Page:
My family encouraged me to take back my birth name. I found when I tried that the person I’d been earlier in life had disappeared during the years I’d been married and I could no longer find her. At that time I was at university and my Women’s Studies courses were developing the art of critical thinking in myself as well as shaping my feminist thought processes. When I started examining names my feminist eye found that in our culture most, if not all surnames represent male lineage and can be quite masculine in sound and meaning. And the son’s! There are so many sons around – Johnson, Wilson, Dickson, Anderson, Einarson, Thompson. I sure wasn’t a son, nor was I a man, another common name ender. So I considered the Icelandic tradition where females take on their mom’s name. Llike I had started doing with most names that caught my attention, I tried Bertsdottir – my mom is called Bert. Bertdottir just didn’t fit for me and that name went by the wayside.
What eventually happened was that it was through two remarkable men that found the name that I finally chose.
During the time of my name search my daughter, Sara, was taking the lessons necessary to pray and read from the Torah in Hebrew at her Bat Mitzvah. Her teacher’s last name was Daien. He was the cantor at our synagogue and he impressed me as one of the loveliest, most gentle people I’d met in a long time. It had become clear to me that I could only choose a name that came from persons who I liked and respected. I would automatically discard any names that had negative connotations for me. His name held positive connotations for me and I also liked the sound of it although I found the spelling a little complicated.
I was also interested in the name of the famous Israeli general, Moshe Dayan. He was in the news at that time and I tried on his name for size and liked how Dayan felt and sounded.
I worked with both the name Daien and Dayan, saying them in my head, mentally introducing myself and having imaginery conversations that included using the names with my first name of Carolyn. And somehow, I put them together and came up with the name I had been seeking for over two years – Dyane.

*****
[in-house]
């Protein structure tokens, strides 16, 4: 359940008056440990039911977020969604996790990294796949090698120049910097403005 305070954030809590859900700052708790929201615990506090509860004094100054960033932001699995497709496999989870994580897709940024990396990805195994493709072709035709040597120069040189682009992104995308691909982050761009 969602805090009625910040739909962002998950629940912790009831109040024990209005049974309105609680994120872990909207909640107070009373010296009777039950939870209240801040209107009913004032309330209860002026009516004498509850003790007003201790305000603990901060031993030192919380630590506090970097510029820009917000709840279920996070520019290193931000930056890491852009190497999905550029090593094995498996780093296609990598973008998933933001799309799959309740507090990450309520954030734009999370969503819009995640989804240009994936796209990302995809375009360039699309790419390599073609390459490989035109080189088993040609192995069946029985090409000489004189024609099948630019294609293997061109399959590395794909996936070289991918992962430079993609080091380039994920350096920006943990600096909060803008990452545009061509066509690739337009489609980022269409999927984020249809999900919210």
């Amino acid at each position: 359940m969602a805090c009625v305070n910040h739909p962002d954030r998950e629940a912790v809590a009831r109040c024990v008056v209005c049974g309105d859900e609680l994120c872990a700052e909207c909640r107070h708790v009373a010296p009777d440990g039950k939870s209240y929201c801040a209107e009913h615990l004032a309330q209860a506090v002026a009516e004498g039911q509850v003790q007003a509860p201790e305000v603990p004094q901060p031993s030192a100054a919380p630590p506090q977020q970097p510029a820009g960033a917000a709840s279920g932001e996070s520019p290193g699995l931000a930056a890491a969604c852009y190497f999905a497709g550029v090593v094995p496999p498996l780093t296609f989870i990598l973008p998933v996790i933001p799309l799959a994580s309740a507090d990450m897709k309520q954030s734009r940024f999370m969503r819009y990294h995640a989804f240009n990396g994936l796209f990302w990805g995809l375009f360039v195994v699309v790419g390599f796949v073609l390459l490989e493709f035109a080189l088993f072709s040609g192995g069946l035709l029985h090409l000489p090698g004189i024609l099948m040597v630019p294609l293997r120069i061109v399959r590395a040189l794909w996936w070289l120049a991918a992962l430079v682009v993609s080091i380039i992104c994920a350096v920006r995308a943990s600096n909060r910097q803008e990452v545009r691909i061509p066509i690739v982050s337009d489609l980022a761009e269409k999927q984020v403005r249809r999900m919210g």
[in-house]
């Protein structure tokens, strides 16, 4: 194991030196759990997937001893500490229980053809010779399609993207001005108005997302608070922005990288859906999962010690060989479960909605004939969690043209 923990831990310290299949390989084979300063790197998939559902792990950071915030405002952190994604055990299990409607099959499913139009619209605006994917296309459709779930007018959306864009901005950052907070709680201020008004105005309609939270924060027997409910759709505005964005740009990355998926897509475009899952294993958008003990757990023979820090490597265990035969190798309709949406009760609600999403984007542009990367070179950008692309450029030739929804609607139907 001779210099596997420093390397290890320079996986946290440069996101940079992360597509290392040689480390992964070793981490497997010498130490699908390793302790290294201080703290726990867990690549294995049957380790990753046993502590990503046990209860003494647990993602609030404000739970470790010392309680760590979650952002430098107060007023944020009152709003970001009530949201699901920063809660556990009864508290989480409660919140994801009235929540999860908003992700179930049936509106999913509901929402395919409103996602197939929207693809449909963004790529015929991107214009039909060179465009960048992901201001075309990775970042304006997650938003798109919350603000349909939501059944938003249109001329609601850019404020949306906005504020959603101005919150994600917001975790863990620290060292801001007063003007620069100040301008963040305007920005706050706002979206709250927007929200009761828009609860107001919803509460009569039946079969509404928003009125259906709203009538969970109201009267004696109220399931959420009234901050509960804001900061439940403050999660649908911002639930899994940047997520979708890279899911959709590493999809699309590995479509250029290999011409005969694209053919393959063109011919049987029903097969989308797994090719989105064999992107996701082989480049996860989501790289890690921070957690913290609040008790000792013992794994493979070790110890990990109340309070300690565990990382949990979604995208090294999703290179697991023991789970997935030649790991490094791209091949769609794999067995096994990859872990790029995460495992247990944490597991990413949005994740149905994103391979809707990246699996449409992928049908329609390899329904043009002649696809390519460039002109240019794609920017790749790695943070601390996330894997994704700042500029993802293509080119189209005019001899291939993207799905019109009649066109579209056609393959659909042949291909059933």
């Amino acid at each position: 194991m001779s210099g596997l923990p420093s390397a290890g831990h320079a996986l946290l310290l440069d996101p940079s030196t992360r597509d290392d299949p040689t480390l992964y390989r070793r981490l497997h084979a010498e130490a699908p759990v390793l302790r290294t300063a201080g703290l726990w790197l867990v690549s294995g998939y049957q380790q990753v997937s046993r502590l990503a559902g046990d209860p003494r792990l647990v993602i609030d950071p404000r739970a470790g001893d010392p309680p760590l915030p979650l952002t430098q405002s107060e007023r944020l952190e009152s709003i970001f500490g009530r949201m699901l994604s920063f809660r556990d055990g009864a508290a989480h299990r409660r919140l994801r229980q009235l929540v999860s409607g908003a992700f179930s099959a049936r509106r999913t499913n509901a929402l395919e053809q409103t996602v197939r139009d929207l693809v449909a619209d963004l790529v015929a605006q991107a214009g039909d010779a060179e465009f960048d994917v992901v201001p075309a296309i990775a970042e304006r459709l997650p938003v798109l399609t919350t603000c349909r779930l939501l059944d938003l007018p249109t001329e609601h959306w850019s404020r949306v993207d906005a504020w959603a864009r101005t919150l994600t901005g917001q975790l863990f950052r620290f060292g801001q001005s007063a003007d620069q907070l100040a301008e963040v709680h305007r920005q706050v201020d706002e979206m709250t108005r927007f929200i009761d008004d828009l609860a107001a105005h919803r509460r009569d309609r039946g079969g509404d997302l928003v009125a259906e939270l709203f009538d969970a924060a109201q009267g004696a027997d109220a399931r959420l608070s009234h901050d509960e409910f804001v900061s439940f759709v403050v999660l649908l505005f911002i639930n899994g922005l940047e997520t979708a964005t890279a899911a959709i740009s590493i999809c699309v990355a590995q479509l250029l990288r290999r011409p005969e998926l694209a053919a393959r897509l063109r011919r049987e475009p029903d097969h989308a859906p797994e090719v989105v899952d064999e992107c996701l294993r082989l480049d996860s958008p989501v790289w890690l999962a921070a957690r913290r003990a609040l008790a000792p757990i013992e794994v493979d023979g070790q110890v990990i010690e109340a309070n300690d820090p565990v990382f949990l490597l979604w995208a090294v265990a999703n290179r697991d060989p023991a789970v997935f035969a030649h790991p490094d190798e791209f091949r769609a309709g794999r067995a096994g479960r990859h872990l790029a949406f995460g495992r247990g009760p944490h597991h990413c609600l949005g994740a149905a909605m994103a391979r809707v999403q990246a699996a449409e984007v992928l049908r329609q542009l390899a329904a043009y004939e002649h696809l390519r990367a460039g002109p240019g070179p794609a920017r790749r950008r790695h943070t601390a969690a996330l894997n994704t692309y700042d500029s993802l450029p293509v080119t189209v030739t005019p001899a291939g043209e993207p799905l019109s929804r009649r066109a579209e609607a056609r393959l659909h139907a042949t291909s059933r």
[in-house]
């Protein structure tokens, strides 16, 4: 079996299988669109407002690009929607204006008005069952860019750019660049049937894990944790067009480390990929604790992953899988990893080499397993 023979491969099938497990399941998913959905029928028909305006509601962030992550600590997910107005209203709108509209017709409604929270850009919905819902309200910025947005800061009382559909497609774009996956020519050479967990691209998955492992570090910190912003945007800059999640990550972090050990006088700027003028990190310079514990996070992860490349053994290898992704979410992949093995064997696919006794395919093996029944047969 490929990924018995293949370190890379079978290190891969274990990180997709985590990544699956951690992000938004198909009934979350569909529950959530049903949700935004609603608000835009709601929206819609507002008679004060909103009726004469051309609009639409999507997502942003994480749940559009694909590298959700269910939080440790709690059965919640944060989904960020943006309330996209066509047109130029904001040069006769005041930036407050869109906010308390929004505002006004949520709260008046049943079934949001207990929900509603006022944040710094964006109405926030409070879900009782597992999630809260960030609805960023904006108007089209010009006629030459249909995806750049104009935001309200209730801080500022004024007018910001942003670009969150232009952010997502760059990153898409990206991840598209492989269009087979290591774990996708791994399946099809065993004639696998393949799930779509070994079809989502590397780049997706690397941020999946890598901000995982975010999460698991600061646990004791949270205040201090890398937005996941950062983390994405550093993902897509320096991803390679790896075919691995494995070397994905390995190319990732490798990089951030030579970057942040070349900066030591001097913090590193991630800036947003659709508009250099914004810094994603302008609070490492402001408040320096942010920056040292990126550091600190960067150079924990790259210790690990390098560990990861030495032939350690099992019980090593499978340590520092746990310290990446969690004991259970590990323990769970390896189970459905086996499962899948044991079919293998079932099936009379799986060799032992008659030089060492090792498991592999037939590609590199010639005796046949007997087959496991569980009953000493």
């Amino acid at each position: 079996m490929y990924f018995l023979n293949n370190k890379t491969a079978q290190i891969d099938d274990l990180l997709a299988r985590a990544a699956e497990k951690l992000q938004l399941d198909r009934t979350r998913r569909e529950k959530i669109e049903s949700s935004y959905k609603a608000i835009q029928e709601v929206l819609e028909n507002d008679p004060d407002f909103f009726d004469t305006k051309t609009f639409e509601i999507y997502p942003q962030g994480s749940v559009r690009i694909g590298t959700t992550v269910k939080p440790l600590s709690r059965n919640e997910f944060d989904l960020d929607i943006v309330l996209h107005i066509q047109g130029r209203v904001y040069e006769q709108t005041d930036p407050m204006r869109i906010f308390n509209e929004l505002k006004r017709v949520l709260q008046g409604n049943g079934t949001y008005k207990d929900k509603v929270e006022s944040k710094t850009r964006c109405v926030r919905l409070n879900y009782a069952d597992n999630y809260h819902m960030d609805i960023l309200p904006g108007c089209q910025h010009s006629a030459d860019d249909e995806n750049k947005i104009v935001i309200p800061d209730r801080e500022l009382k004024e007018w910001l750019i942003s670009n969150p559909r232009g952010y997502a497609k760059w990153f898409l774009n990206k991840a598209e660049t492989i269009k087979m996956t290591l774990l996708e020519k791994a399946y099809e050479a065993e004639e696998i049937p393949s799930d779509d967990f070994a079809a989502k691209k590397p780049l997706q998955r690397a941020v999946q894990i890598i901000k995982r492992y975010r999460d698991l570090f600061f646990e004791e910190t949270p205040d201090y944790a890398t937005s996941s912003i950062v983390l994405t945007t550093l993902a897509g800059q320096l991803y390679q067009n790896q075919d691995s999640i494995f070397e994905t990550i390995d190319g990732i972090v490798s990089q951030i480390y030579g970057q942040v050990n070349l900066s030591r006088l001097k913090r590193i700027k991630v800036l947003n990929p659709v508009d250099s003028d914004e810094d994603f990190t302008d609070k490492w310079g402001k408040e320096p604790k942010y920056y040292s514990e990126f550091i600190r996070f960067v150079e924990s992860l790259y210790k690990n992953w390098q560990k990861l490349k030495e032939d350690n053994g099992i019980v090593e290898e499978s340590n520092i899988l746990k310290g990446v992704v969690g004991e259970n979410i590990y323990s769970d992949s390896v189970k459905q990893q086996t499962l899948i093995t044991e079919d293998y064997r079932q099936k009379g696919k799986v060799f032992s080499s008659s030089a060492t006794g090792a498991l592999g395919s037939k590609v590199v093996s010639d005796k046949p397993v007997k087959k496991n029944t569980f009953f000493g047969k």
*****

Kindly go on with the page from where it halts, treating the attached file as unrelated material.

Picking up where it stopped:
All it took to make the change was a trip to the Vital Statistics office, fill out the forms, pay the money and six weeks later I received a change of name certificate. I also received something that surprised me, a new birth certificate indicating that Carolyn Dyane was my name from the time I was born.
I so clearly recollect the thrill of using my new name for the first year or so. It was love! I would happily sign cheques and forms. I would do almost anything to write, see and experience my new name. My delight must have rubbed off on others for there didn’t seem to be any problem for friends and family to make the shift to using my new name.
Choosing my own name became one of the critical and important first steps in my journey to creating who I am today. I continue on that journey of growth and exploration as I transition into a new stage of life with solid appreciation of the person I have created.
Thanks so much to Carolyn for sharing these words of inspiration with us. Have you chosen your own name? How important is your name to you? Let’s discuss the importance of a name.